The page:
As policymakers and educators rush to respond to the pandemic’s truly concerning impacts on students’ reading and math scores, it is important to avoid imposing greater “schoolification.” This may occur in practice if intensive tutoring is administered with a narrow focus on achievement defined by assessments and without sufficient attention to intervention quality. The full breadth of the pandemic’s effects on students should be considered, including its detrimental impacts on young children’s socio-emotional skills.

The trend away from “schoolification” reflects a promising alignment between research and education policy. A growing body of evidence from the interdisciplinary science of learning points towards a more holistic approach to supporting students, teachers, and communities in early childhood education and beyond. For example, The Learning Policy Institute and Turnaround for Children identified five Guiding Principles for Equitable Whole Child Design. Education according to these principles centers positive relationships in classrooms where students are supported and accepted. They engage in deep learning that promotes a breadth of skills for success in the classroom and beyond. The Active Playful Learning (APL) framework developed by authors of this blog takes a similar approach. APL’s foundation is understanding the knowledge and experiences that all students bring to the classroom and helping educators use these funds of knowledge to inform instruction. In turn, APL promotes pedagogy that aligns with evidence-based principles describing how children learn. These principles specify that children learn best through activities that are active rather than passive, engaging instead of distracting, meaningful rather than disconnected from other classroom activities and students’ out-of-school experiences, socially interactive not completely independent, iterative with opportunities to learn through trial and error, and joyful rather than dull. Research suggests that playful learning, especially adult-facilitated guided play in which the child retains agency during the activity, supports a breadth of skills that children need to achieve their goals inside and outside the classroom. We call these skills or outcomes the 6 Cs of collaboration, communication, content, critical thinking, creative innovation, and confidence.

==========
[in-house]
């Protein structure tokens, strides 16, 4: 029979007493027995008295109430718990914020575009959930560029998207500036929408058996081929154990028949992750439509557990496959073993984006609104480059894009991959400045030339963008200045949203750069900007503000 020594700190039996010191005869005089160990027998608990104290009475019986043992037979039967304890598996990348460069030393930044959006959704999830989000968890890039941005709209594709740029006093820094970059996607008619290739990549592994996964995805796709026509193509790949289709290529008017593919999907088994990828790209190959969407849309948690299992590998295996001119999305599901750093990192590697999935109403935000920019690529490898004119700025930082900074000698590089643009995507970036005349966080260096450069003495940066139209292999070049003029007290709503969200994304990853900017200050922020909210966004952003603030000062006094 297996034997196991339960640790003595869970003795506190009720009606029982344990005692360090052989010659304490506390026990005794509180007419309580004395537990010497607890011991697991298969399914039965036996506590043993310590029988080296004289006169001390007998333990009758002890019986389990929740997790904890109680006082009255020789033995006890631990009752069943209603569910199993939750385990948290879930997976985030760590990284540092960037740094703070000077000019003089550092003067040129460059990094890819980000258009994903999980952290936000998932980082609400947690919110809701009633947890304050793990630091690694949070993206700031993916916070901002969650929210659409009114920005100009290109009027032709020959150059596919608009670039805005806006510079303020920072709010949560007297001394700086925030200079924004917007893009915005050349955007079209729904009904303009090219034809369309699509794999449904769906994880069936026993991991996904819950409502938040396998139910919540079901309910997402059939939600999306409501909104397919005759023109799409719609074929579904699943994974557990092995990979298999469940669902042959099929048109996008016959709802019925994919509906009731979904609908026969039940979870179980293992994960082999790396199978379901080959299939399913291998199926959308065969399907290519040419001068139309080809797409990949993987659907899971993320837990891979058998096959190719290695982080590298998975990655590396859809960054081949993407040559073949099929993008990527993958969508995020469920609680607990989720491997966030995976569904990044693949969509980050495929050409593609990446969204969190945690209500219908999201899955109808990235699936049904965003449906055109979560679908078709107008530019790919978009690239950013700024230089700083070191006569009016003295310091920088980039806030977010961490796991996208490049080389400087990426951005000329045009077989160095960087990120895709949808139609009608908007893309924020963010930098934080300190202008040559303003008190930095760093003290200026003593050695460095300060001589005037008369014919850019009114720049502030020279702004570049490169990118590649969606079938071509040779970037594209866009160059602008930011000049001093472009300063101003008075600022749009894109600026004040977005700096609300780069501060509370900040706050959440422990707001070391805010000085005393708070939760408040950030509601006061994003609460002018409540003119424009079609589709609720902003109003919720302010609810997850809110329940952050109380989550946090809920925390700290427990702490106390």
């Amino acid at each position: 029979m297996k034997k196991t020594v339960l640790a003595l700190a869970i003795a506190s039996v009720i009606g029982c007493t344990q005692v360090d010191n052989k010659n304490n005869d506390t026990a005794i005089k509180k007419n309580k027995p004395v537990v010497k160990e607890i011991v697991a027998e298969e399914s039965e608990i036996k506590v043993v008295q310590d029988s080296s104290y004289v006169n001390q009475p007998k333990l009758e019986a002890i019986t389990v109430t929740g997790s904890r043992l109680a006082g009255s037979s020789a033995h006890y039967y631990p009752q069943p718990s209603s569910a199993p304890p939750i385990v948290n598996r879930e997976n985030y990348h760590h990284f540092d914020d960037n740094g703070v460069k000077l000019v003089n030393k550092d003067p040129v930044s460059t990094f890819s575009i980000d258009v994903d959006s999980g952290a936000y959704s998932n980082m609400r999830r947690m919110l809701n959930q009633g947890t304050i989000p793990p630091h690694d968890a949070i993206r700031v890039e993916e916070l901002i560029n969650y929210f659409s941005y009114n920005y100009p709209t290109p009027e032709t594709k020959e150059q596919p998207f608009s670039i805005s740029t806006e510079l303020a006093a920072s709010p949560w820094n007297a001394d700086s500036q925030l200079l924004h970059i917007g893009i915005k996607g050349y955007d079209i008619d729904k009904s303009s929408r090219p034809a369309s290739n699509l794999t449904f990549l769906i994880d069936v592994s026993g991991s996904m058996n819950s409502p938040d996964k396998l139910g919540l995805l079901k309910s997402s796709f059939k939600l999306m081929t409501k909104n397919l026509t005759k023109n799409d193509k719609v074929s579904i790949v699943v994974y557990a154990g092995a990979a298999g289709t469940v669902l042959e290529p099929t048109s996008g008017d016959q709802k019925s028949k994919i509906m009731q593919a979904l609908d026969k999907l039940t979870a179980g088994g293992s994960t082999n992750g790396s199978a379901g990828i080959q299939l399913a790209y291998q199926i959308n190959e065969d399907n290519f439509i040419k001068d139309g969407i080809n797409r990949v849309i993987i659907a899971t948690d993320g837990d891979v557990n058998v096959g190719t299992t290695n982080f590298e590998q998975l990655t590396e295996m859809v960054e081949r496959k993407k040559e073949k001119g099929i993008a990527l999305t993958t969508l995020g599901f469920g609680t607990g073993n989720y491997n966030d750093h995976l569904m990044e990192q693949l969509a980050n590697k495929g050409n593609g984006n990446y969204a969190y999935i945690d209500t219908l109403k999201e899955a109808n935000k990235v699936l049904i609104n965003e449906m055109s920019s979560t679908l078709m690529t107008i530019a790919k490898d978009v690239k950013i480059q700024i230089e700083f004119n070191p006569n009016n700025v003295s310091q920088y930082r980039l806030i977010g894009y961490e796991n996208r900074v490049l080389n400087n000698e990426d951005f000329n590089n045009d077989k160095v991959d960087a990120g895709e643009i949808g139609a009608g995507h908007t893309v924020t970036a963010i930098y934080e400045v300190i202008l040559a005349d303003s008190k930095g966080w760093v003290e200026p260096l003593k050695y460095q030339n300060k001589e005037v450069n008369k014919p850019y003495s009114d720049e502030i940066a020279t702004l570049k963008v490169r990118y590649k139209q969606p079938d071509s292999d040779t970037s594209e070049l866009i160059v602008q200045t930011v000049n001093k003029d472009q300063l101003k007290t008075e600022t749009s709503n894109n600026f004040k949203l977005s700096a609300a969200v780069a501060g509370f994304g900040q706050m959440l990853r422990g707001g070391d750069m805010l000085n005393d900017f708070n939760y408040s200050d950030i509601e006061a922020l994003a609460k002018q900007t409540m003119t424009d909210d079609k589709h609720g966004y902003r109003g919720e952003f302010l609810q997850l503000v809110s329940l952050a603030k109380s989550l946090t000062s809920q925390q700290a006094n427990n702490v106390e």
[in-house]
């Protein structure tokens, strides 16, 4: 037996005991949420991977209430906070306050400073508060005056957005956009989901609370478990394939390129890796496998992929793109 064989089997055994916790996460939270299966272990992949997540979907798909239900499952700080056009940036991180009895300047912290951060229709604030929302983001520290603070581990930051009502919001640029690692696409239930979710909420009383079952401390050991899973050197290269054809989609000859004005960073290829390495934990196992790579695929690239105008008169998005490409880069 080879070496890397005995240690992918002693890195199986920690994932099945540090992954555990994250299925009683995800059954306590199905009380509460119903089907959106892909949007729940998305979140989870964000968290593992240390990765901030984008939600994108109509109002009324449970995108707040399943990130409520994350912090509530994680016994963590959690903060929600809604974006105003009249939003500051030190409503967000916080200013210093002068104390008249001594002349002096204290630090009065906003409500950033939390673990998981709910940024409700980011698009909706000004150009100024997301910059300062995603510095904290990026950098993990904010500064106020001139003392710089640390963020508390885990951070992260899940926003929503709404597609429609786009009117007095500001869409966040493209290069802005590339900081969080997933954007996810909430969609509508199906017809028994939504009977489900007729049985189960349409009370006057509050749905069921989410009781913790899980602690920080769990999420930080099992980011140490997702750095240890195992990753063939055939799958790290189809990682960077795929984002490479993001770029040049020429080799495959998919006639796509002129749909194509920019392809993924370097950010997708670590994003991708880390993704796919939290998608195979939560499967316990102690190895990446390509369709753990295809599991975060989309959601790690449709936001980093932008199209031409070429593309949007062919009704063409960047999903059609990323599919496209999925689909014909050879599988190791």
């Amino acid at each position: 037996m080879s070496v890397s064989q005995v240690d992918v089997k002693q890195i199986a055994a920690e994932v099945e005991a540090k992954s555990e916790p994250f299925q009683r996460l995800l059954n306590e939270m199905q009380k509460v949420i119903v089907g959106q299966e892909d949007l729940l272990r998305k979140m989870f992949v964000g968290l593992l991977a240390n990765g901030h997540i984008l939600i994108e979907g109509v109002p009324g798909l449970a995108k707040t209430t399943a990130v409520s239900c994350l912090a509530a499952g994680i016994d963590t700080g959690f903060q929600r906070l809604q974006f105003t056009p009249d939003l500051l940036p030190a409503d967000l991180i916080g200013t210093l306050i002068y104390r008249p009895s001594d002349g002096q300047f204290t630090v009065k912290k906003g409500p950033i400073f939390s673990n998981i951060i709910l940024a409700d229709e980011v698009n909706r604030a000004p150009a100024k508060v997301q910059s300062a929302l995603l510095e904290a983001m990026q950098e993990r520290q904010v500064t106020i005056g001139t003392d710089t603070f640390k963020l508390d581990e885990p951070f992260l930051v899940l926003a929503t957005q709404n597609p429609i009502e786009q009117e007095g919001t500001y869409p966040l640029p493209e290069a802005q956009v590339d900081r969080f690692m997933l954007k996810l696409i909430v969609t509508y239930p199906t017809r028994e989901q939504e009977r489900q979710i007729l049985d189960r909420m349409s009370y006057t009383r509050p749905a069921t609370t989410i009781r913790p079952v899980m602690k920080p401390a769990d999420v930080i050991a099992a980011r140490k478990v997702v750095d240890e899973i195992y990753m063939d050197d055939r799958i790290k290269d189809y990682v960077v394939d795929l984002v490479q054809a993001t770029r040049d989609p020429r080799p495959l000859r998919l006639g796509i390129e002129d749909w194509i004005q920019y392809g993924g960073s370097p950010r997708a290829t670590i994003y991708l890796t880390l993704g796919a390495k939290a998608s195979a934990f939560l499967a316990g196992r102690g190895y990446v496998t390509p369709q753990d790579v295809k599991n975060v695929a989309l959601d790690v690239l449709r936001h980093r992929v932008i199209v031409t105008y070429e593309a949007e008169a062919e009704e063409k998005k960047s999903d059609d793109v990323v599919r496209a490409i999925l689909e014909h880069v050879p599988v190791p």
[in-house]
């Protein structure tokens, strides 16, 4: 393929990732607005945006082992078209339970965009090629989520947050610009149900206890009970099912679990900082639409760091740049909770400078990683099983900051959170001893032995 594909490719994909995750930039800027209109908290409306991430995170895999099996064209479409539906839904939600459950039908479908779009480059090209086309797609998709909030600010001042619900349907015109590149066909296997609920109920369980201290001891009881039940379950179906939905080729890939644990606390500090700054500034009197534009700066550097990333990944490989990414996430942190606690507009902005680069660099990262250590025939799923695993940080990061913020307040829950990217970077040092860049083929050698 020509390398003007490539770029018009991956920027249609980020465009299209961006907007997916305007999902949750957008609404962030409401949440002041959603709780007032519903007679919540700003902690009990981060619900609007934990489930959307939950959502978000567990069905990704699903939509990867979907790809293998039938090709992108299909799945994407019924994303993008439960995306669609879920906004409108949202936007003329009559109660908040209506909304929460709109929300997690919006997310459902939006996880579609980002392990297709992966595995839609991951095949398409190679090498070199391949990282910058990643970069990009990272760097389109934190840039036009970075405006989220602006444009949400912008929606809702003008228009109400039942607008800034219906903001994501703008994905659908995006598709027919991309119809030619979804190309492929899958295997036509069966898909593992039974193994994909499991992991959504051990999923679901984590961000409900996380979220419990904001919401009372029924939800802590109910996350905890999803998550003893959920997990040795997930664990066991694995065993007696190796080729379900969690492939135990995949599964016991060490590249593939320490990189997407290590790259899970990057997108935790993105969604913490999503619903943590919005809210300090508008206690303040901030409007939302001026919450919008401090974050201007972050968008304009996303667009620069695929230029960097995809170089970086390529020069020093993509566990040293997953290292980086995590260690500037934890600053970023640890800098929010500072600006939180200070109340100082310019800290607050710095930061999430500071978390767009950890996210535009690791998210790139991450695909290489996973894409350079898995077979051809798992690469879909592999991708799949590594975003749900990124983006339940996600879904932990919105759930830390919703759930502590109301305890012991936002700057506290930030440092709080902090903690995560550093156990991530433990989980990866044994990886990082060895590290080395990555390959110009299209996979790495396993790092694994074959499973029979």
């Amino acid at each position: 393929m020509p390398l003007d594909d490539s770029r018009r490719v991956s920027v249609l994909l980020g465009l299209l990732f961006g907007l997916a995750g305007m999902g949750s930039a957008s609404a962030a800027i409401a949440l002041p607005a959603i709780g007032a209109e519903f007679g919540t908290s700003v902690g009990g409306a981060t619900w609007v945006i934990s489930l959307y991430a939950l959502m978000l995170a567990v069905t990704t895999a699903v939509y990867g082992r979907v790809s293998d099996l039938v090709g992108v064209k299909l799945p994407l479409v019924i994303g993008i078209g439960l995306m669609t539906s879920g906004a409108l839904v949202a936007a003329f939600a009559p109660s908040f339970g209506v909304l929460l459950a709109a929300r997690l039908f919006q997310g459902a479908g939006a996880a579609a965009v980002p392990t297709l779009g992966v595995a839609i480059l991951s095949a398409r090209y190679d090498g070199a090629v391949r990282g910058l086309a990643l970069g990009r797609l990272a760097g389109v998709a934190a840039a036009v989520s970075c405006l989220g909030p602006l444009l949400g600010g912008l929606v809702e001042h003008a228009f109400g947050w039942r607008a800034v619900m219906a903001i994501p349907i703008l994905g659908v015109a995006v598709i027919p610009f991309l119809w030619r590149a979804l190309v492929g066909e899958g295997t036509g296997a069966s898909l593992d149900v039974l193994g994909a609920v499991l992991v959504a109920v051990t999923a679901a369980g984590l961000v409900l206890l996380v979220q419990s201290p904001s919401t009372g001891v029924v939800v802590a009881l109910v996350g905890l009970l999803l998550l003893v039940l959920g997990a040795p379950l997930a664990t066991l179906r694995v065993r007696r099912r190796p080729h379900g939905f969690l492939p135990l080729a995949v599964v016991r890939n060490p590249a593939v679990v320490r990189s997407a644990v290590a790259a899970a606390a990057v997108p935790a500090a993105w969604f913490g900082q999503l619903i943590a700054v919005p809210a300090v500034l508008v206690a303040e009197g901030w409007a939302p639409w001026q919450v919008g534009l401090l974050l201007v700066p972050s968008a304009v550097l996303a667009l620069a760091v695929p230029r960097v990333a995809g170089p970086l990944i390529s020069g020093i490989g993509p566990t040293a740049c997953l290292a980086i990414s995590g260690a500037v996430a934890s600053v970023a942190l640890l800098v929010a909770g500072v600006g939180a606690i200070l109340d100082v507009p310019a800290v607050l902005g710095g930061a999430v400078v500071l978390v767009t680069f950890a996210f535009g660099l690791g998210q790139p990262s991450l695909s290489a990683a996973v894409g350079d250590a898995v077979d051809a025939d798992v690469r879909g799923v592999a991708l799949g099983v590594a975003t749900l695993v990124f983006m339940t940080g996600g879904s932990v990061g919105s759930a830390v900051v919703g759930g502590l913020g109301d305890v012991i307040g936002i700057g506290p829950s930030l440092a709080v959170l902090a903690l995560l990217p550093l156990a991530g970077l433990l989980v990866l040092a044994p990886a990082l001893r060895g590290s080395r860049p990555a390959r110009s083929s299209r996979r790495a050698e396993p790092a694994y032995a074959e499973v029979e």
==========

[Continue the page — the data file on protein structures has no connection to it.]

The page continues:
Continuing the momentum and minding the gap: Next steps for play-based learning

The legislation and policymaker actions described in this piece strongly suggest that momentum in the U.S. is finally shifting away from “schoolification” in favor of play-based learning, following a promising international trend. Yet policymakers and educators must remain mindful of potential pitfalls as this movement progresses. While beneficial for child development in different ways, all play is not created equal in terms of its ability to support an educational learning goal. Rather, play lies on a continuum. Guided play particularly helps students master learning goals set by their teacher relative to unrestricted free play and teacher-centered direct instruction. Broad endorsement of “play-based learning” in legislation is a valuable first step that deserves recognition, but additional clarification from departments of education and local districts on the efficacy of guided play is important. There is a related need for robust and consistent professional development conducted in collaboration with teachers. Research from our lab and others shows a considerable research-to-practice gap in the U.S. and around the world. Fortunately, the recent state legislation described above consistently prioritizes professional development through which the most effective approaches to play-based learning can be emphasized and implemented.

Early childhood education sits at a remarkable inflection point: Research, policy, and practice all align in support of play-based learning. The need to depart from the “schoolified” pedagogy of the past is clear. Moving forward, we must ensure that the best science guides how play-based learning is put into practice. When teachers, scientists, and administrators work together, they can tailor the evidence-based approach to the curricula already in place while also enabling joyful teaching and deeper learning.